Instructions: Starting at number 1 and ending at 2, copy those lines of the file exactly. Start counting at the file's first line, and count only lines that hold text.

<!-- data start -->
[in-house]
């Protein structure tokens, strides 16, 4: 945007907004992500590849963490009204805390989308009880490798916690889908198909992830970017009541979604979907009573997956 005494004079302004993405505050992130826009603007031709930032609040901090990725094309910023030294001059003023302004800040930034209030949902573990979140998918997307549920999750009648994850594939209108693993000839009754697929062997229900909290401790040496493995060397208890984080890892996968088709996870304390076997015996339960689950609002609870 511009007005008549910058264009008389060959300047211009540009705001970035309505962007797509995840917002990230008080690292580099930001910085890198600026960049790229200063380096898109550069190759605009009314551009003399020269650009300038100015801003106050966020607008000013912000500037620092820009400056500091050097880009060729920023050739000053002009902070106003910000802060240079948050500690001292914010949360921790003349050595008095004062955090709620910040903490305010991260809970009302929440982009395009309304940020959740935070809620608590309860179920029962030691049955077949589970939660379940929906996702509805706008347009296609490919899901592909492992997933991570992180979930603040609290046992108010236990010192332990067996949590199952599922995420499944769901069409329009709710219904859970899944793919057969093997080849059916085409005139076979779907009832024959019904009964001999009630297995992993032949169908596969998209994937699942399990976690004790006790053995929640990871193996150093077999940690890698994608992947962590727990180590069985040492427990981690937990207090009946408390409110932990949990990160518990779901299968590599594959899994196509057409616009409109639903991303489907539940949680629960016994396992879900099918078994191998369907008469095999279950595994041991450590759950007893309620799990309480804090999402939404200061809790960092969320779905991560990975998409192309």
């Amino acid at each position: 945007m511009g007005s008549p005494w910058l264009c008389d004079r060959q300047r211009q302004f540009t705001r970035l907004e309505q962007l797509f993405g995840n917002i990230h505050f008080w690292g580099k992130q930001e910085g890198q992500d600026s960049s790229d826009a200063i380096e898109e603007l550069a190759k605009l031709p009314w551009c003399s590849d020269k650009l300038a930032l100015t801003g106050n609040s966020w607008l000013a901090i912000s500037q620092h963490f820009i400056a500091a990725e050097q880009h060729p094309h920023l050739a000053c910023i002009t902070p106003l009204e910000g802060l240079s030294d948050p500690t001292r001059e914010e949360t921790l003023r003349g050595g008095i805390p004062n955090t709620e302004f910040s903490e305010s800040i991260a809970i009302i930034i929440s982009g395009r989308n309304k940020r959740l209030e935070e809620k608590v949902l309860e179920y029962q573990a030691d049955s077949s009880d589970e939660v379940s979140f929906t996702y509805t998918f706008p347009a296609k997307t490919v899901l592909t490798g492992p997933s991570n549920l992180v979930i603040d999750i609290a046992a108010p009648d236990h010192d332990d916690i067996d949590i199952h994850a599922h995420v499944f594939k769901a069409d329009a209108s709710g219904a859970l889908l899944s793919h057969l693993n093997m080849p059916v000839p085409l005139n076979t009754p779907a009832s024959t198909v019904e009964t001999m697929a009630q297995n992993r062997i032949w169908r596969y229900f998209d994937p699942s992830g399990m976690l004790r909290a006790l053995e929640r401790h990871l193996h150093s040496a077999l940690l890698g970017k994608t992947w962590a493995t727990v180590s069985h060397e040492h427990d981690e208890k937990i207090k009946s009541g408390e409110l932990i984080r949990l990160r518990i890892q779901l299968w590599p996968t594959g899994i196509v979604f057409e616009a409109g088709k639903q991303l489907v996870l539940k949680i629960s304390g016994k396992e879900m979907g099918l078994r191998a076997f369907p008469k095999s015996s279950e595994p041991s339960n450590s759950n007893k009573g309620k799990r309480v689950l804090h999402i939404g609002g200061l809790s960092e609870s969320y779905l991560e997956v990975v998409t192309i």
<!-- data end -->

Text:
[in-house]
């Protein structure tokens, strides 16, 4: 945007907004992500590849963490009204805390989308009880490798916690889908198909992830970017009541979604979907009573997956 005494004079302004993405505050992130826009603007031709930032609040901090990725094309910023030294001059003023302004800040930034209030949902573990979140998918997307549920999750009648994850594939209108693993000839009754697929062997229900909290401790040496493995060397208890984080890892996968088709996870304390076997015996339960689950609002609870 511009007005008549910058264009008389060959300047211009540009705001970035309505962007797509995840917002990230008080690292580099930001910085890198600026960049790229200063380096898109550069190759605009009314551009003399020269650009300038100015801003106050966020607008000013912000500037620092820009400056500091050097880009060729920023050739000053002009902070106003910000802060240079948050500690001292914010949360921790003349050595008095004062955090709620910040903490305010991260809970009302929440982009395009309304940020959740935070809620608590309860179920029962030691049955077949589970939660379940929906996702509805706008347009296609490919899901592909492992997933991570992180979930603040609290046992108010236990010192332990067996949590199952599922995420499944769901069409329009709710219904859970899944793919057969093997080849059916085409005139076979779907009832024959019904009964001999009630297995992993032949169908596969998209994937699942399990976690004790006790053995929640990871193996150093077999940690890698994608992947962590727990180590069985040492427990981690937990207090009946408390409110932990949990990160518990779901299968590599594959899994196509057409616009409109639903991303489907539940949680629960016994396992879900099918078994191998369907008469095999279950595994041991450590759950007893309620799990309480804090999402939404200061809790960092969320779905991560990975998409192309």